Photo: Instagram/@gigihadid Gigi Hadid sure loves to take a stroll down memory lane from time to time. Over the weekend, the Palestinian-American model reminisced on her life while she was pregnant with her and Zayn Malik’s daughter by sharing unseen pictures with fans. While Hadid’s baby was taking a nap, the model decided on having a small session of “post a picture from this date” with her followers. The 25-year-old took to Instagram to share never-before-seen photos from her pregnancy and gave fans a sneak peek into her off-duty life. In one of the images, the model showed fans how she transformed half of her office into a playroom for her daughter. The cozy baby pink area featured a tent with stuffed animals, toys, and a ball pit for her four-month-old baby to play with. The new mother also shared pictures of her baby bump and the colors she was picking out for her baby’s nursery. Photo: Instagram/@gigihadid Hadid also shared photos of her pregnancy cravings that she revealed on Twitter last month. The picture showed Hadid’s boyfriend,, pouring sauce over a rack of ribs with the caption “ribz – a big pregnancy craving.” Other posts included pictures of her daughter in a personalized puffer onesie that spells her name on the back. Hadid revealed that the onesie was a gift from her Tommy Hilfiger family. The model concluded the interaction with her fans by posting a picture of her daughter’s hands, indicating that the baby had woken up from her nap. Khai Malik. Photo: Instagram/@gigihadid This isn’t the first time Hadid has shared glimpses of her life through never-before-seen images. Just last week, the model and her boyfriend celebrated their, and to mark the occasion, Hadid posted images of themselves which included one of Malik taking their daughter on a stroll. Read Next: Gigi Hadid Just Played a New Fashion Video Game as Herself The post.

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Becca Cosmetics is Going Out of Business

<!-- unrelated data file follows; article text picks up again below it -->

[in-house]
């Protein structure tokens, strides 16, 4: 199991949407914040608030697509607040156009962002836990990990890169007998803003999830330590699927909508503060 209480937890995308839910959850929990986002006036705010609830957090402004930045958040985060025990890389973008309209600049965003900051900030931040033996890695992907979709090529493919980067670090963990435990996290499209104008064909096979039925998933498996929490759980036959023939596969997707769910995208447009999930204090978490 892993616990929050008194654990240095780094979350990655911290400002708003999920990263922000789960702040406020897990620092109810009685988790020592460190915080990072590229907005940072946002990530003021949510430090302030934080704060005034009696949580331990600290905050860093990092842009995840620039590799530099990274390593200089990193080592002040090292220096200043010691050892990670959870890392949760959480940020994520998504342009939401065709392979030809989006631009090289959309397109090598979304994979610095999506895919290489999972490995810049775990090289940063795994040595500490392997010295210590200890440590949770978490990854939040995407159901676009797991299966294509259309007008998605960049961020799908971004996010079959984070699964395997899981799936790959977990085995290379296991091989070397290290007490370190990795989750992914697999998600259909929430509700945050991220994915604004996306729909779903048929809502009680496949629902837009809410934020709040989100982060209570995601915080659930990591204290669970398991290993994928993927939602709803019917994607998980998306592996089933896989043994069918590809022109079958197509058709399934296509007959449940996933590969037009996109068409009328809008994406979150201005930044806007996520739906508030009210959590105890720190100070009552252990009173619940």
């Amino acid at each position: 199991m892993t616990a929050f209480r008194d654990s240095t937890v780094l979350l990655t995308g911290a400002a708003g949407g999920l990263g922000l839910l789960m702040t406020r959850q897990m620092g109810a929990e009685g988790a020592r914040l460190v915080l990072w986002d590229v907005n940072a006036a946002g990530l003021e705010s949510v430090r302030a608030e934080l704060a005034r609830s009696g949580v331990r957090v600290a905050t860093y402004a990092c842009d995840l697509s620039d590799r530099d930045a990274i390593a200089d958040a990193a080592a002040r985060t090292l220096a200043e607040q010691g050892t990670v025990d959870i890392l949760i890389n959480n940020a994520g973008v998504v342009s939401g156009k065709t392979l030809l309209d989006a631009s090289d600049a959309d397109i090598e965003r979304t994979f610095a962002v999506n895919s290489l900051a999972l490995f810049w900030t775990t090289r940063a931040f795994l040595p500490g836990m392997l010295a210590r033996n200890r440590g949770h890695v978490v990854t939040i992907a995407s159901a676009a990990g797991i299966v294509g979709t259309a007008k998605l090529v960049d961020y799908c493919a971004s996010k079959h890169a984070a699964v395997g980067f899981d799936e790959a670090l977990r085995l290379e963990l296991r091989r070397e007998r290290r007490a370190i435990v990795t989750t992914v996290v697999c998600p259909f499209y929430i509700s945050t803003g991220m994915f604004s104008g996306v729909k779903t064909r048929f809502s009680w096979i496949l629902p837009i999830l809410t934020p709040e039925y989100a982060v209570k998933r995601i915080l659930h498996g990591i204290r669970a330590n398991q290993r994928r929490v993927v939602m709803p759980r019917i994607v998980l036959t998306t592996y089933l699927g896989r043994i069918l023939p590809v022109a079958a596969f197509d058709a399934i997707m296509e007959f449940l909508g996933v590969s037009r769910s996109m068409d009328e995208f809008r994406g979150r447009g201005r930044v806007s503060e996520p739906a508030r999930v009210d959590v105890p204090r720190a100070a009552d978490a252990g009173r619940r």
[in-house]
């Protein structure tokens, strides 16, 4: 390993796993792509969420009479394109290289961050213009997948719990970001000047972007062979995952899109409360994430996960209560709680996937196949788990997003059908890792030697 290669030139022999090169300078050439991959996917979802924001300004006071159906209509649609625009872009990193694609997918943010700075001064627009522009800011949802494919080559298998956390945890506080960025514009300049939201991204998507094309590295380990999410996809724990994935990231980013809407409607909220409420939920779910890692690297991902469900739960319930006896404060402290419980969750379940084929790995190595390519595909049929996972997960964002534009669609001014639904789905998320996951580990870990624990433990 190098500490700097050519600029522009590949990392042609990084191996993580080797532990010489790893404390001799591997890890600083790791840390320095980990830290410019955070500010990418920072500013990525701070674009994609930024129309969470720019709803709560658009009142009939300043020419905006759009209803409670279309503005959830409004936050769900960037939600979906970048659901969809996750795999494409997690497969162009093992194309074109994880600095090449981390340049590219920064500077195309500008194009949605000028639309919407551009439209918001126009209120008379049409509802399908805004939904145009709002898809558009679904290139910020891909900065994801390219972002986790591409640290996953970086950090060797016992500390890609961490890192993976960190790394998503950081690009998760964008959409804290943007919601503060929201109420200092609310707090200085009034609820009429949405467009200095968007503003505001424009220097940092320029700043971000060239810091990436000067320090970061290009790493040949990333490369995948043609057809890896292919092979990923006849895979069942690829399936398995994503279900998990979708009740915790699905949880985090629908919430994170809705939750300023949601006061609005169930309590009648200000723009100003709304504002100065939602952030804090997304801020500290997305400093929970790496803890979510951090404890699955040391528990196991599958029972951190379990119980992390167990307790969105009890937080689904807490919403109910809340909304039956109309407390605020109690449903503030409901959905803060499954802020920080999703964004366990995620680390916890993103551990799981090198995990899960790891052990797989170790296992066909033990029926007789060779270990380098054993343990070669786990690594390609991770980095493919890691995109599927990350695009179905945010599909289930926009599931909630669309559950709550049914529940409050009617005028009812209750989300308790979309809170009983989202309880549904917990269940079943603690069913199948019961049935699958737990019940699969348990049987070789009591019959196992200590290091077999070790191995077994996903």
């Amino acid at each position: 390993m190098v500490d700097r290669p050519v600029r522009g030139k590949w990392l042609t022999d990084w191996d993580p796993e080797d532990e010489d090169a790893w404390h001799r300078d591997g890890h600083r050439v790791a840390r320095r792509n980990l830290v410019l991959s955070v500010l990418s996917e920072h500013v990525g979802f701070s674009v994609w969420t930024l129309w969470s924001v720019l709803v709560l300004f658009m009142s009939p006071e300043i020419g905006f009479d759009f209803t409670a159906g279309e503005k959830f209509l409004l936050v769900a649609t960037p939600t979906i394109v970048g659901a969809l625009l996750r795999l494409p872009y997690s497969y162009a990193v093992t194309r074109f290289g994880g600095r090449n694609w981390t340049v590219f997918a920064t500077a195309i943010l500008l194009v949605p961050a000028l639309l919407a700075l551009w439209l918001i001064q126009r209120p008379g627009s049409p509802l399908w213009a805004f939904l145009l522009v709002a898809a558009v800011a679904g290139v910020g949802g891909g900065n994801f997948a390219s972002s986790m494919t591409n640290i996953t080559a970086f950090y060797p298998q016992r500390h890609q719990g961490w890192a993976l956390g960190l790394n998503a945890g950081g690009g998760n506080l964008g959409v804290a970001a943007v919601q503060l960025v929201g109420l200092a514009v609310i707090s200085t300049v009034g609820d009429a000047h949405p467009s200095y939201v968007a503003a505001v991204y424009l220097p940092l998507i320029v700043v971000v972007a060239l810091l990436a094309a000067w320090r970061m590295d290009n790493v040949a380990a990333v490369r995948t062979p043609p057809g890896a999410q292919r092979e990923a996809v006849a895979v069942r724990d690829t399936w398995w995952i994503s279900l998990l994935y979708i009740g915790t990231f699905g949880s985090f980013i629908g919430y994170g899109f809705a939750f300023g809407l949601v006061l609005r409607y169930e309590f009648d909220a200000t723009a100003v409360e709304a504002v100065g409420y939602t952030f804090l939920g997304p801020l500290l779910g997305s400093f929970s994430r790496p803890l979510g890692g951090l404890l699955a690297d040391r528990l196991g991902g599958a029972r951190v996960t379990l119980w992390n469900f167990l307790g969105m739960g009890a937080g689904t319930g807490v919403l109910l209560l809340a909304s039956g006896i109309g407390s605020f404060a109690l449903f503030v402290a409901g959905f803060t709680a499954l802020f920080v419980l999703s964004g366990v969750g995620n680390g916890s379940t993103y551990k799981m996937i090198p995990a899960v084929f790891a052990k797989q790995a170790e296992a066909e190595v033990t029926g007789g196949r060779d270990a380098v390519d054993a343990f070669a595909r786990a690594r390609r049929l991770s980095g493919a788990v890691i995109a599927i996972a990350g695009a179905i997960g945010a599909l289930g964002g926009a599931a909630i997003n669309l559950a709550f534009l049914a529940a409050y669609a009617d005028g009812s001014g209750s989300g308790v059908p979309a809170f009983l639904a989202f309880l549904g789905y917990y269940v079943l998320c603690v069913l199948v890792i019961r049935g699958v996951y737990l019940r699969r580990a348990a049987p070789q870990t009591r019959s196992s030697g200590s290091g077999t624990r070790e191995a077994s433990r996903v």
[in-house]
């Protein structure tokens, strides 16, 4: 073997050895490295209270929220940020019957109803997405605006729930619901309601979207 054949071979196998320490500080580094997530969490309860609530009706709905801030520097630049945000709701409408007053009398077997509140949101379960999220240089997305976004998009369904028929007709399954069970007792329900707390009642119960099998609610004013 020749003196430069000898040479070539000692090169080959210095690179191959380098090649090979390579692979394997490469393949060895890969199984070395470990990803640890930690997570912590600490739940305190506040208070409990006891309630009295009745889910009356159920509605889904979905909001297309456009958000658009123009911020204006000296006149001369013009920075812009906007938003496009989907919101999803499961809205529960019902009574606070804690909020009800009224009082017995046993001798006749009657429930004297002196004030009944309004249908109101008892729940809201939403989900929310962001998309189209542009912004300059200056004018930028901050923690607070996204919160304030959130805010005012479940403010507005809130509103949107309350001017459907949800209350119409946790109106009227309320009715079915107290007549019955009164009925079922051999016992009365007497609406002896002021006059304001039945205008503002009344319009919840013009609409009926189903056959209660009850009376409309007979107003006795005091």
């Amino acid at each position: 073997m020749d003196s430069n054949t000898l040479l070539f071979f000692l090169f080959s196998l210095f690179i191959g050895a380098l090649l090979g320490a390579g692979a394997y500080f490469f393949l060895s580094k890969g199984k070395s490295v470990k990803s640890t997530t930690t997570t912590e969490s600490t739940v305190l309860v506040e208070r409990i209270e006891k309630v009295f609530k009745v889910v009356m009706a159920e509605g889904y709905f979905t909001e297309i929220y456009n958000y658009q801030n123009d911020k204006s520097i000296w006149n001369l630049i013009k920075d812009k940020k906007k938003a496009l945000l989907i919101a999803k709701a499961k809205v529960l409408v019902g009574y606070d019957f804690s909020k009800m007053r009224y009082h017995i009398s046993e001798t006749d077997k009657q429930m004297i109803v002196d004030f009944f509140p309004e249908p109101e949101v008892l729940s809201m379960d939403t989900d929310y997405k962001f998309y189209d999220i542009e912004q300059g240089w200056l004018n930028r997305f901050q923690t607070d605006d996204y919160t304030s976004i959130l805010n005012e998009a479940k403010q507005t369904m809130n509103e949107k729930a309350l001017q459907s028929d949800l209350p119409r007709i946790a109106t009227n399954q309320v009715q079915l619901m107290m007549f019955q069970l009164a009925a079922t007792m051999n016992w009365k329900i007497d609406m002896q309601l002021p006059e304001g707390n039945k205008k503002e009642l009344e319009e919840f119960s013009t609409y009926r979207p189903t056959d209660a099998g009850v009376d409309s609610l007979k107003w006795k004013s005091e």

Courtesy of Becca Cosmetics The pandemic made the last year a precarious one for many industries, beauty included. While some sectors understandably suffered, others thrived. Salons and spas were, while others had no choice but to go out of business. We just never thought beloved Becca Cosmetics would be one of them. On Wednesday, February 24, posted a message to its Instagram grid, reading, “An important message to our Becca Beauties: Glowing with Gratitude.” The graphical text went on: “You’re all our Becca family — part of this beautiful community that supports us and shares our values. It’s because of our love for each of you that we are sharing with you now some very important news about the closing of our brand in September 2021.” The caption provided more details: “The global pandemic has had an impact on everyone around the world on many levels. It has also had a tremendous impact on so many businesses. At Becca, an accumulation of challenges, together with the global impact of COVID-19, has sadly been more than our business can withstand, and we have had to make the heartbreaking decision to close down the Becca brand at the end of September 2021.” Despite the sad news, the caption goes on with an uplifting tone. “We believe in you, and we believe that the beauty inside you is the light you share with the world. We are confident that the spirit of Becca will continue to live on through all of you. Please keep illuminating your true selves. Light your own paths and push your limits. Share positivity and light the way for others as you make an impact on this world. Own your light on your own terms.” Throughout social media, fans of the brand responded with shock and dismay. “Nooooo! My journey with Becca started with champagne pop and have never looked back Becca you will be missed but never forgotten ,” one commenter wrote on Instagram, while another said, “I’m so sorry to hear this your highlighters inspired me so much and really began an exciting era in makeup. Becca will be missed.” On Twitter, is closing! So many of us used the champagne pop highlighter as a personality trait! Who are we without it?” It’s true: Champagne Pop is an iconic highlighter, winning an Allure in the US. But even though the brand is best known for its industry-influencing highlighters, it was also an amazing source of foundation, lipstick, and so much more. Allure reached out to Becca Cosmetics and a representative for the brand shared the following: “For 20 years, we’ve built incredible connections with our communities — consumers, makeup artists, our wonderful network of influencers, and our amazing brand collaborators and brand ambassadors from yesterday and today. We’ve done meaningful work together supporting mental wellness and will continue to do so through our commitment to The Trevor Project this coming June. Together, we have put our best light out into the world, and for that, we are forever grateful.” Luckily, we still have a few months with Becca Cosmetics. In the meantime, you may want to consider stocking up on some of your favorites while they’re still available. We know we will be. Read Next: Kris Jenner Might Be Launching a Beauty Brand Originally published on The post.